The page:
s = Series[BesselI[n, 2 z], {z, \[Infinity], 2}] // Normal // Expand


$$-\frac{n^2 e^{2 z} \left(\frac{1}{z}\right)^{3/2}}{8 \sqrt{\pi }}+\frac{i n^2 \left(\frac{1}{z}\right)^{3/2} e^{-2 z+i \pi n}}{8 \sqrt{\pi }}-\frac{i \left(\frac{1}{z}\right)^{3/2} e^{-2 z+i \pi n}}{32 \sqrt{\pi }}+\frac{i \sqrt{\frac{1}{z}} e^{-2 z+i \pi n}}{2 \sqrt{\pi }}+\frac{e^{2 z} \left(\frac{1}{z}\right)^{3/2}}{32 \sqrt{\pi }}+\frac{e^{2 z} \sqrt{\frac{1}{z}}}{2 \sqrt{\pi }}$$

This Expansion is valid for all z in the compex plane. If, however, we are interested in the expansion for Re[z] going to infinity it simplifies matters if we remove all terms containing decaying exponents.

The appropriate method is pattern identification..

A fairly general pattern identifying negative exponentials is this

pat = c_.  Exp[b_. + (a_?Negative) z ];


You can select the terms with negative exponentials in s:

Cases[s, pat]


$$\left\{\frac{i \sqrt{\frac{1}{z}} e^{-2 z+i \pi n}}{2 \sqrt{\pi }},-\frac{i \left(\frac{1}{z}\right)^{3/2} e^{-2 z+i \pi n}}{32 \sqrt{\pi }},\frac{i n^2 \left(\frac{1}{z}\right)^{3/2} e^{-2 z+i \pi n}}{8 \sqrt{\pi }}\right\}$$

or those which are not negative eponentials

Cases[s, Except[pat] ]


$$\left\{\frac{e^{2 z} \sqrt{\frac{1}{z}}}{2 \sqrt{\pi }},\frac{e^{2 z} \left(\frac{1}{z}\right)^{3/2}}{32 \sqrt{\pi }},-\frac{n^2 e^{2 z} \left(\frac{1}{z}\right)^{3/2}}{8 \sqrt{\pi }}\right\}$$

The brutal method to remove the unwanted terms from s would be

sr = s /. pat -> 0


$$-\frac{n^2 e^{2 z} \left(\frac{1}{z}\right)^{3/2}}{8 \sqrt{\pi }}+\frac{e^{2 z} \left(\frac{1}{z}\right)^{3/2}}{32 \sqrt{\pi }}+\frac{e^{2 z} \sqrt{\frac{1}{z}}}{2 \sqrt{\pi }}$$

However, this obviously works only for sums. The Cases approach is more general.

Observation: the pattern pat contains default pattern which are composed of an underline followed by a dot. These are useful to designate a term which can be missing.

Try this

t = {Exp[-z/3], Exp[3 z]};

Cases[t, pat]

(* Out= {E^(-z/3)} *)


I tried to solve this problem by explicitly adding the order of terms you want to drop, and simplifying the result, but ended up being more confused by the behavior of FullSimplify. Nevertheless,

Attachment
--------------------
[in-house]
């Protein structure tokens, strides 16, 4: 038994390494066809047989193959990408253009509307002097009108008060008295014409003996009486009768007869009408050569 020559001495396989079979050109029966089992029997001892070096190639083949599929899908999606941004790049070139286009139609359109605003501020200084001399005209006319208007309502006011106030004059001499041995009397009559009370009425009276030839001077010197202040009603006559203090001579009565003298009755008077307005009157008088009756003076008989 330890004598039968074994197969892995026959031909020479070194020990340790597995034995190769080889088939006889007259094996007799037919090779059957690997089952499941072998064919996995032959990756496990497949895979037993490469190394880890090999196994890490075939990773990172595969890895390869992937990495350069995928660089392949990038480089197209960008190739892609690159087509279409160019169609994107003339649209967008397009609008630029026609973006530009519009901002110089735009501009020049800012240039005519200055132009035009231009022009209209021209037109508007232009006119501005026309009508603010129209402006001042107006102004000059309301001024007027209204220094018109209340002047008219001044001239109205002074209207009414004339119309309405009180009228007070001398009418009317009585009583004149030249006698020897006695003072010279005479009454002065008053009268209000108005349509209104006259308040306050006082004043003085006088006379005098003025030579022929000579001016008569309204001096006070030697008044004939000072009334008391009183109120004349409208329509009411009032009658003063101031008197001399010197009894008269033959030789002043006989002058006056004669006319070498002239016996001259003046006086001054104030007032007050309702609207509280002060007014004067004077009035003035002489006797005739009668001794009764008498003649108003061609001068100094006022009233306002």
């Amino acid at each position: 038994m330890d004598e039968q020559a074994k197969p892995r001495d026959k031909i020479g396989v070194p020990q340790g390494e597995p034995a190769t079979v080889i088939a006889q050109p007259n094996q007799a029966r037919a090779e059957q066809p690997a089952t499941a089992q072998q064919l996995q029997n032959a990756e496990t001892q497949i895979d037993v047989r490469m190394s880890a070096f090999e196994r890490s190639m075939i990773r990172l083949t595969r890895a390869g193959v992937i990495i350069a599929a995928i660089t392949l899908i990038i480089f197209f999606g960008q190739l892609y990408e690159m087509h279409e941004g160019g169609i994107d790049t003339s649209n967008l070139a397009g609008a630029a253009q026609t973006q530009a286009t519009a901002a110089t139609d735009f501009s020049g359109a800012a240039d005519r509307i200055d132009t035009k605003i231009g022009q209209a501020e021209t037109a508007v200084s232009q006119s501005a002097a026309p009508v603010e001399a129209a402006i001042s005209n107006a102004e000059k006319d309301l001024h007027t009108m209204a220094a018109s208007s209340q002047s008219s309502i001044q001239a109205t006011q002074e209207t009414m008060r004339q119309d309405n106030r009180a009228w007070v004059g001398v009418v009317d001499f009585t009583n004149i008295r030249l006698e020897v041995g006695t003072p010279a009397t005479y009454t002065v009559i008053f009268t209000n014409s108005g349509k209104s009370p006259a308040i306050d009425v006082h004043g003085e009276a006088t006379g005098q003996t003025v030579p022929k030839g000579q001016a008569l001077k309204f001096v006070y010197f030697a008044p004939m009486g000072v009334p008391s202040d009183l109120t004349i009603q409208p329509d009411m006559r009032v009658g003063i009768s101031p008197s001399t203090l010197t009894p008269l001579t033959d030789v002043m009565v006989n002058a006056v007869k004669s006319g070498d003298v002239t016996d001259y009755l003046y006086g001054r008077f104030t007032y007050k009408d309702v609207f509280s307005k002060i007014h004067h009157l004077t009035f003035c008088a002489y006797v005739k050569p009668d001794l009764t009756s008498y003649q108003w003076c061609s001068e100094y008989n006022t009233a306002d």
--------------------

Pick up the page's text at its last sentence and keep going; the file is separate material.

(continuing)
Factor[Series[BesselI[n, z], {z, Infinity, 1}] + O[z, Infinity]^(1/2) Exp[-z]]


works, and you can get rid of O[_] with Normal if desired. Factor is needed to factor out Exp[-z], and add O[z, Infinity]^(1/2) to the unwanted series. Simplify can work, in place of Factor, but may not be robust for reasons below.

Technically, the answer is complete, but regarding why I was confused by FullSimplify, you will be dismayed to find it doesn't work in place of Factor, and simply returns

E^z Sqrt[O[1/z]]

Further investigation shows FullSimplify[O[z, Infinity]^(1/2) Exp[-z]] returns the same, suggesting Mathematica believes O[z, Infinity]^(1/2) Exp[-z] and O[z, Infinity]^(1/2) Exp[z] are of the same order, which I believe is false in general, if I go by this definition of O. The reason is $|f(z)|<\frac{A e^z}{z}$ does not imply there exists $A_-$ such that $|f(z)|<\frac{A_- e^{-z}}{z}$ (e.g. $f(z>1)=A$).

At first, I thought this was a quirk of FullSimplify, which professes to use some transformations which are only generically correct, and could have neglected to consider functions growing faster than O[z, Infinity]^(1/2) Exp[-z]. But I found Limit[O[z, Infinity]^(1/2) Exp[z], z -> Infinity] gives 0, so the lack of generality already exists in O.

Nevertheless, we can avoid this issue by using only Factor, and not any other transformations, which may convert O[z, Infinity]^(1/2) Exp[-z] to O[z, Infinity]^(1/2) Exp[z], from FullSimplify or even Simplify.

• That's an interesting trick for sure. I'm working on a separate part of the code at the moment but I'll need to return there in a few weeks and I'll give this a bit more testing then. – Emilio Pisanty Jul 21 '16 at 13:30